1940, to April 24, 1941, only seven (7) colored persons were certified. The record further shows that on April 3, 1940, there were six hundred eighty-three (683) white families certified and ten (10) negro families certified. Therefore, as has been indicated, there can be no doubt but that the Authority certified white tenants who made application for occupancy and did not certify negroes.
The defendants, after the complainants had offered all their testimony, without offering any defense made a motion to dismiss the complaint, pursuant to Rule 41(b) of the New Rules of Civil Procedure, 28 U.S.C.A. following section 723c, thereby averring that on the facts and the law the plaintiffs had shown no grounds for relief.
It is the plaintiffs' contention that the action of the Housing Authority previous to April 24, 1941, and the adoption of the Management Resolution, setting a policy for the selection of tenants for the project, in conformity with the neighborhood pattern, is violative of the Fourteenth Amendment to the Constitution of the United States, which provides:
"Section 1. * * * No State shall make or enforce any law which shall abridge the privileges or immunities of citizens of the United States; nor shall any State deprive any person of life, liberty, or property, without due process of law; nor deny to any person within its jurisdiction the equal protection of the laws. * * *
"Section 5. The Congress shall have power to enforce, by appropriate legislation, the provisions of this article."
Further that this conduct also is allegedly violative of the Act of April 20, 1871, Revised Statutes § 1979, now Section 43, Title 8 U.S.C.A., which provides: "Every person who, under color of any statute, ordinance, regulation, custom, or usage, of any State or Territory, subjects, or causes to be subjected, any citizen of the United States or other persons within the jurisdiction thereof to the deprivation of any rights, privileges, or immunities secured by the Constitution and laws, shall be liable to the party injured in an action at law, suit in equity, or other proper proceeding for redress."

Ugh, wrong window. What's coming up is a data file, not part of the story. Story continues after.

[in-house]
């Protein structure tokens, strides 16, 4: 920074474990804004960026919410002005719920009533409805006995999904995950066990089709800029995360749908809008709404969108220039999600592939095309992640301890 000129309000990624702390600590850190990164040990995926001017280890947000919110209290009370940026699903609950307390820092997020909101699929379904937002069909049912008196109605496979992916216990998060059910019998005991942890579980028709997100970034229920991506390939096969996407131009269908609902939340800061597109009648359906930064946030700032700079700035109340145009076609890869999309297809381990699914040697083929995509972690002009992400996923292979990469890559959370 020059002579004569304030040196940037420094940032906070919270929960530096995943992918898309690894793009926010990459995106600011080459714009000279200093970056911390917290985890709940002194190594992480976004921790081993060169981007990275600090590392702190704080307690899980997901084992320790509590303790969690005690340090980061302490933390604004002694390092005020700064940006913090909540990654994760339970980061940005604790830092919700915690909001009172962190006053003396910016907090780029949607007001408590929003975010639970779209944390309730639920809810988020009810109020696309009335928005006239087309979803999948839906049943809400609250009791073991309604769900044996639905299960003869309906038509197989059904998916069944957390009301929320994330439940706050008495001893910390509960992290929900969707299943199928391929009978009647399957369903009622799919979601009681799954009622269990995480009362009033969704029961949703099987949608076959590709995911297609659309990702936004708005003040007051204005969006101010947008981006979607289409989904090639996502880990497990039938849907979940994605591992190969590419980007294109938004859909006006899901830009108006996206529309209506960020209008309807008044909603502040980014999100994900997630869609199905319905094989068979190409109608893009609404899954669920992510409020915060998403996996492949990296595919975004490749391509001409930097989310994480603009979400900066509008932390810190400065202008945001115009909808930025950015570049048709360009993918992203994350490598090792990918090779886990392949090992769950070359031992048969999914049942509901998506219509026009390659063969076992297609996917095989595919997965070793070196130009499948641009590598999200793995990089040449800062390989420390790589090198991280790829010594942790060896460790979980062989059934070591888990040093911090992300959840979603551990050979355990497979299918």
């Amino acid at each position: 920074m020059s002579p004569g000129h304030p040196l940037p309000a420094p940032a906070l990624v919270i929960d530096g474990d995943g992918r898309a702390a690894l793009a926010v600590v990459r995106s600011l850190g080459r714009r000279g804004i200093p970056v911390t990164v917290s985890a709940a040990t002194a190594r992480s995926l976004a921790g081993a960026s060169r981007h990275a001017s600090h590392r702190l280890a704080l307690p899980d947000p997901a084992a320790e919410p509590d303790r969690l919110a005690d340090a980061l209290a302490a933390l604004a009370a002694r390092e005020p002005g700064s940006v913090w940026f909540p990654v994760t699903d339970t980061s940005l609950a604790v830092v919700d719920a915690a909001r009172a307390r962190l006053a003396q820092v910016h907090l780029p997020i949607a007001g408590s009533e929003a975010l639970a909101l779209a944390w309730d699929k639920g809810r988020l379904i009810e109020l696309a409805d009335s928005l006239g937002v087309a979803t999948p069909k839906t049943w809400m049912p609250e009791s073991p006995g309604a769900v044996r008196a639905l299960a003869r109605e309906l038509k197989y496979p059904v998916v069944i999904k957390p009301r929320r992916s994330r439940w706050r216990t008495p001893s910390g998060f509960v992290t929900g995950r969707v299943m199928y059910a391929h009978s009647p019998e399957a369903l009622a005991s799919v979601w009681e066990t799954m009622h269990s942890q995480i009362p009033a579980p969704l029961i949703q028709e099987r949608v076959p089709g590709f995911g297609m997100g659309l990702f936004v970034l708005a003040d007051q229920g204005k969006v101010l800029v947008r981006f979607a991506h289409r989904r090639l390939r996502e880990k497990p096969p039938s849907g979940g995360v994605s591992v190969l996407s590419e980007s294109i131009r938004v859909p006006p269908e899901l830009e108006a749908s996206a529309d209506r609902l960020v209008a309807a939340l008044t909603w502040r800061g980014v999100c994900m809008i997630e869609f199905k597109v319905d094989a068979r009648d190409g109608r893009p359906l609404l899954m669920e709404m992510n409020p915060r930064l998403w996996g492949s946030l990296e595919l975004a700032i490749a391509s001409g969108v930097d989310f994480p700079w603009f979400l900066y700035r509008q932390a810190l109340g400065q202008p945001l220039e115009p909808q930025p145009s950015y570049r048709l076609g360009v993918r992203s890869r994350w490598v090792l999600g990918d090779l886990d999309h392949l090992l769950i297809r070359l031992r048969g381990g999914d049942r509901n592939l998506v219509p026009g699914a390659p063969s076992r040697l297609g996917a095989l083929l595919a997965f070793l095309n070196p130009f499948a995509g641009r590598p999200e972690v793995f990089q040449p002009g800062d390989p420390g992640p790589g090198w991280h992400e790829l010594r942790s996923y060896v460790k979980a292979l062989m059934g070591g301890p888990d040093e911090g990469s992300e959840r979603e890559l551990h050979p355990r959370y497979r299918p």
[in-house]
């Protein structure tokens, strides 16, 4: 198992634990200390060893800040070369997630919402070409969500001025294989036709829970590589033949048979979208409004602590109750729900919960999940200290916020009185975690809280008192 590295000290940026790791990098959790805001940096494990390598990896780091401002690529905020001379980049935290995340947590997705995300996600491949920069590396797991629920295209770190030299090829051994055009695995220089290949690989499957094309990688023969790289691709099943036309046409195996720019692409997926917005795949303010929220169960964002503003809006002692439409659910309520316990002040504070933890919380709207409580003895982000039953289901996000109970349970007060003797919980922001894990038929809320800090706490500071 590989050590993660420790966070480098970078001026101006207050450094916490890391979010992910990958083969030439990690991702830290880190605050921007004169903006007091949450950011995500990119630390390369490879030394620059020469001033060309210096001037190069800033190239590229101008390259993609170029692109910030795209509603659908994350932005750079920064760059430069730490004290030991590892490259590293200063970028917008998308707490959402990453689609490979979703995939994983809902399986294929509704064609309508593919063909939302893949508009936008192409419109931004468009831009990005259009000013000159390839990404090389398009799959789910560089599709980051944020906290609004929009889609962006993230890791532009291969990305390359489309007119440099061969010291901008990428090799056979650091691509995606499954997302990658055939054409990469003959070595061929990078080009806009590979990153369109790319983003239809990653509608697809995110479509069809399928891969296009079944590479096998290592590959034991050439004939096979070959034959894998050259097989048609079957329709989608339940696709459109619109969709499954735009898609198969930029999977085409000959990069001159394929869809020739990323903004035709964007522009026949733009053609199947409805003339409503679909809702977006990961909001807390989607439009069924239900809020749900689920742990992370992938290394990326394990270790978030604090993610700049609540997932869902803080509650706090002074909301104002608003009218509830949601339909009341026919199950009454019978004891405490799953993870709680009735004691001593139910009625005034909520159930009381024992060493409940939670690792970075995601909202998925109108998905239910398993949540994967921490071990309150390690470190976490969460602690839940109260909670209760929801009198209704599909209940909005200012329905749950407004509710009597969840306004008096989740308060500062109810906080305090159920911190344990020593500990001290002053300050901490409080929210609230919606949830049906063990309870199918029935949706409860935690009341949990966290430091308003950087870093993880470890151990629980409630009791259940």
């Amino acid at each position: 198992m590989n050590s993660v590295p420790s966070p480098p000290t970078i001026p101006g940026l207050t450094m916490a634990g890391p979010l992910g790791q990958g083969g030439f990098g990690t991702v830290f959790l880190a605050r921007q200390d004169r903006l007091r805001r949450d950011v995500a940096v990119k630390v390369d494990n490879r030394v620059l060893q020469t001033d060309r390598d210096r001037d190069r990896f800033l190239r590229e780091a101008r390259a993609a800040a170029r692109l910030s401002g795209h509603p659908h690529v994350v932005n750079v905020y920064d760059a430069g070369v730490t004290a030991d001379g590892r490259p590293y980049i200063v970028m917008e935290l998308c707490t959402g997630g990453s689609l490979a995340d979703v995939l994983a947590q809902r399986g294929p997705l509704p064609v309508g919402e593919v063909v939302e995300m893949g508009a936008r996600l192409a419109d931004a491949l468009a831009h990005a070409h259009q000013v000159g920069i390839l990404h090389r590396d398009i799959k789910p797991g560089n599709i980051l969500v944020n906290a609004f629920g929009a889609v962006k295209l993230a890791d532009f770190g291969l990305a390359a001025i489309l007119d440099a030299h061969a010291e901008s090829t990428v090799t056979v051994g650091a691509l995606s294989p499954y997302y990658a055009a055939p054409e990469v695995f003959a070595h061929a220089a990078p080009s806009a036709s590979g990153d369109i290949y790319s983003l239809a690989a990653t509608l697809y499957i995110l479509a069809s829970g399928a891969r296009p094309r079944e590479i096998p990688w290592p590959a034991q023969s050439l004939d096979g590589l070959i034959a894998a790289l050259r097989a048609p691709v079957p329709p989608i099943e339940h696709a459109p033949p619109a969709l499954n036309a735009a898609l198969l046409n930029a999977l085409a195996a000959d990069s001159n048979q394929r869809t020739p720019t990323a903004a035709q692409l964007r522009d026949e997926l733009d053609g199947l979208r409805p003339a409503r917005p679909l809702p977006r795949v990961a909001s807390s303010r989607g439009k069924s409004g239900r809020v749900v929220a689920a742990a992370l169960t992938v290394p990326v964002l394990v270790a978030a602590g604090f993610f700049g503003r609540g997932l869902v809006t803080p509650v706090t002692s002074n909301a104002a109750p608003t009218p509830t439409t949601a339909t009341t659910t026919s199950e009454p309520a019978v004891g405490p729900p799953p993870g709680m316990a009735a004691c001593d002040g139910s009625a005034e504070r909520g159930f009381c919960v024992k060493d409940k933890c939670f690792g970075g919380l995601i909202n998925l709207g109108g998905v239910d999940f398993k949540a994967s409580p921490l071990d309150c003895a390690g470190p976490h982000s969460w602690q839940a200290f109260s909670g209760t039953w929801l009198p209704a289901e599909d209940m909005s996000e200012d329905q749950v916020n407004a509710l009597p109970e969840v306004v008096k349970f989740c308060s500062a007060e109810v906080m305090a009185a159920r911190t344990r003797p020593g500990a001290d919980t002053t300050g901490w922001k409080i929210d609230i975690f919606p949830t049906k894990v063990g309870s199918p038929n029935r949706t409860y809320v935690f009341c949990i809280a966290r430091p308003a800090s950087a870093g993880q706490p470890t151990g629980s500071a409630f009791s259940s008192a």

Jurisdiction of this Court is derived from Section 41, Subsection 14 of Title 28 U.S.C.A.: "where the matter in controversy exceeds $3000 and arises under the Constitution or laws of the United States."
The facts as set forth in the bill make a proper ground for an application for a preliminary injunction in conformity with the rule as set forth in Warner Bros. et al. v. Gittone, 3 Cir., 110 F.2d 292, since if the policy adopted by the defendants is discriminatory and denies to the plaintiffs the equal protection of the law, there is an irreparable loss and damage to the complainants, for the testimony shows that at the time of the application for the bill eighty percent (80%) of the families certified for occupancy on the Tasker Street Project of one thousand (1,000) available units, were white, and if the basis for the further certification is the Management Resolution of April 24, 1941, the percentage would be still higher, and would thus deny the complainants the right of occupany, which if they are so entitled, would be foreclosed by the present method of certification.